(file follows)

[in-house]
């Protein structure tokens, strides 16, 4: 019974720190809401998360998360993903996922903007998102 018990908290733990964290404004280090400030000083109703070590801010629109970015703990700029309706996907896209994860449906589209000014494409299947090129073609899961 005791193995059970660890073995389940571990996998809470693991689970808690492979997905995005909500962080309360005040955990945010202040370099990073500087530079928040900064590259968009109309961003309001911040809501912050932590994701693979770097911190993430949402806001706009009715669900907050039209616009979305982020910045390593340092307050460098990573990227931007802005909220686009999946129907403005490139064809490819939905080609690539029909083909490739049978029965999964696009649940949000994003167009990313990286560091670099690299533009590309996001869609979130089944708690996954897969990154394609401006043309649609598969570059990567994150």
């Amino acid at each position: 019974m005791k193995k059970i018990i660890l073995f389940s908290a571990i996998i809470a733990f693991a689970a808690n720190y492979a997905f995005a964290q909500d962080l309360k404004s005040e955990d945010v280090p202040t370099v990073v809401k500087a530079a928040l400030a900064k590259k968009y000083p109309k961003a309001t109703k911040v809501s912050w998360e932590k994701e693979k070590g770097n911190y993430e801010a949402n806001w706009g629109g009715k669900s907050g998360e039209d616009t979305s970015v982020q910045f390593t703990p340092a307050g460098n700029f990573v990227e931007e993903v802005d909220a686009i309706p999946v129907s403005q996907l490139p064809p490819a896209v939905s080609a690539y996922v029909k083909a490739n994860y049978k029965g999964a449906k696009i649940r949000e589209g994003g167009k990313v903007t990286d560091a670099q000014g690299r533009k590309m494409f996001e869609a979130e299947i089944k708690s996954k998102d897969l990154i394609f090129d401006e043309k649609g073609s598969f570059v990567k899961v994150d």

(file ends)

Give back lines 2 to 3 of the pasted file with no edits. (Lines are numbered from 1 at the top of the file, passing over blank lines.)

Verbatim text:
């Protein structure tokens, strides 16, 4: 019974720190809401998360998360993903996922903007998102 018990908290733990964290404004280090400030000083109703070590801010629109970015703990700029309706996907896209994860449906589209000014494409299947090129073609899961 005791193995059970660890073995389940571990996998809470693991689970808690492979997905995005909500962080309360005040955990945010202040370099990073500087530079928040900064590259968009109309961003309001911040809501912050932590994701693979770097911190993430949402806001706009009715669900907050039209616009979305982020910045390593340092307050460098990573990227931007802005909220686009999946129907403005490139064809490819939905080609690539029909083909490739049978029965999964696009649940949000994003167009990313990286560091670099690299533009590309996001869609979130089944708690996954897969990154394609401006043309649609598969570059990567994150």
């Amino acid at each position: 019974m005791k193995k059970i018990i660890l073995f389940s908290a571990i996998i809470a733990f693991a689970a808690n720190y492979a997905f995005a964290q909500d962080l309360k404004s005040e955990d945010v280090p202040t370099v990073v809401k500087a530079a928040l400030a900064k590259k968009y000083p109309k961003a309001t109703k911040v809501s912050w998360e932590k994701e693979k070590g770097n911190y993430e801010a949402n806001w706009g629109g009715k669900s907050g998360e039209d616009t979305s970015v982020q910045f390593t703990p340092a307050g460098n700029f990573v990227e931007e993903v802005d909220a686009i309706p999946v129907s403005q996907l490139p064809p490819a896209v939905s080609a690539y996922v029909k083909a490739n994860y049978k029965g999964a449906k696009i649940r949000e589209g994003g167009k990313v903007t990286d560091a670099q000014g690299r533009k590309m494409f996001e869609a979130e299947i089944k708690s996954k998102d897969l990154i394609f090129d401006e043309k649609g073609s598969f570059v990567k899961v994150d």